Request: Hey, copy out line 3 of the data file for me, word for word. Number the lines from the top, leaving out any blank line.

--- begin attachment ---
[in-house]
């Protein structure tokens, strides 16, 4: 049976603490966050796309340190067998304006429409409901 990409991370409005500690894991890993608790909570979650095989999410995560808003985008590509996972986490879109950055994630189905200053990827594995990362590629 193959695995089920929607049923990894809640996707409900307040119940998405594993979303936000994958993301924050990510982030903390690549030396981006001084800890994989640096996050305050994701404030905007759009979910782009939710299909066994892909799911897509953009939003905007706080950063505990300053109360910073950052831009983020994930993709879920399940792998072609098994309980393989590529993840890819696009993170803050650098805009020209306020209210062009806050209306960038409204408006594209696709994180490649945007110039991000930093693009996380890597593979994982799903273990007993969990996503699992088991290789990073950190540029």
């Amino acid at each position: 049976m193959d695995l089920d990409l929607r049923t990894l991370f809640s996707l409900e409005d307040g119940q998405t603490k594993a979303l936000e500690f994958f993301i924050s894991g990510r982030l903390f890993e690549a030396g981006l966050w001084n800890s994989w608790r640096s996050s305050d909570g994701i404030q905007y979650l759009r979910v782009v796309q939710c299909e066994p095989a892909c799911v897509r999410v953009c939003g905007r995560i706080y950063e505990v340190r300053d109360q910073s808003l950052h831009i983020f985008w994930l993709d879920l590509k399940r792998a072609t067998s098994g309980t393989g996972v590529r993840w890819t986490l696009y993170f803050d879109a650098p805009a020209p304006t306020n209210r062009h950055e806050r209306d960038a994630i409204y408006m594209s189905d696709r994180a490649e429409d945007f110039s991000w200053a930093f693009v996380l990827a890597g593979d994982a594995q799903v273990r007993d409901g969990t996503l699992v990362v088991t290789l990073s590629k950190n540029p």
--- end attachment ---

């Amino acid at each position: 049976m193959d695995l089920d990409l929607r049923t990894l991370f809640s996707l409900e409005d307040g119940q998405t603490k594993a979303l936000e500690f994958f993301i924050s894991g990510r982030l903390f890993e690549a030396g981006l966050w001084n800890s994989w608790r640096s996050s305050d909570g994701i404030q905007y979650l759009r979910v782009v796309q939710c299909e066994p095989a892909c799911v897509r999410v953009c939003g905007r995560i706080y950063e505990v340190r300053d109360q910073s808003l950052h831009i983020f985008w994930l993709d879920l590509k399940r792998a072609t067998s098994g309980t393989g996972v590529r993840w890819t986490l696009y993170f803050d879109a650098p805009a020209p304006t306020n209210r062009h950055e806050r209306d960038a994630i409204y408006m594209s189905d696709r994180a490649e429409d945007f110039s991000w200053a930093f693009v996380l990827a890597g593979d994982a594995q799903v273990r007993d409901g969990t996503l699992v990362v088991t290789l990073s590629k950190n540029p």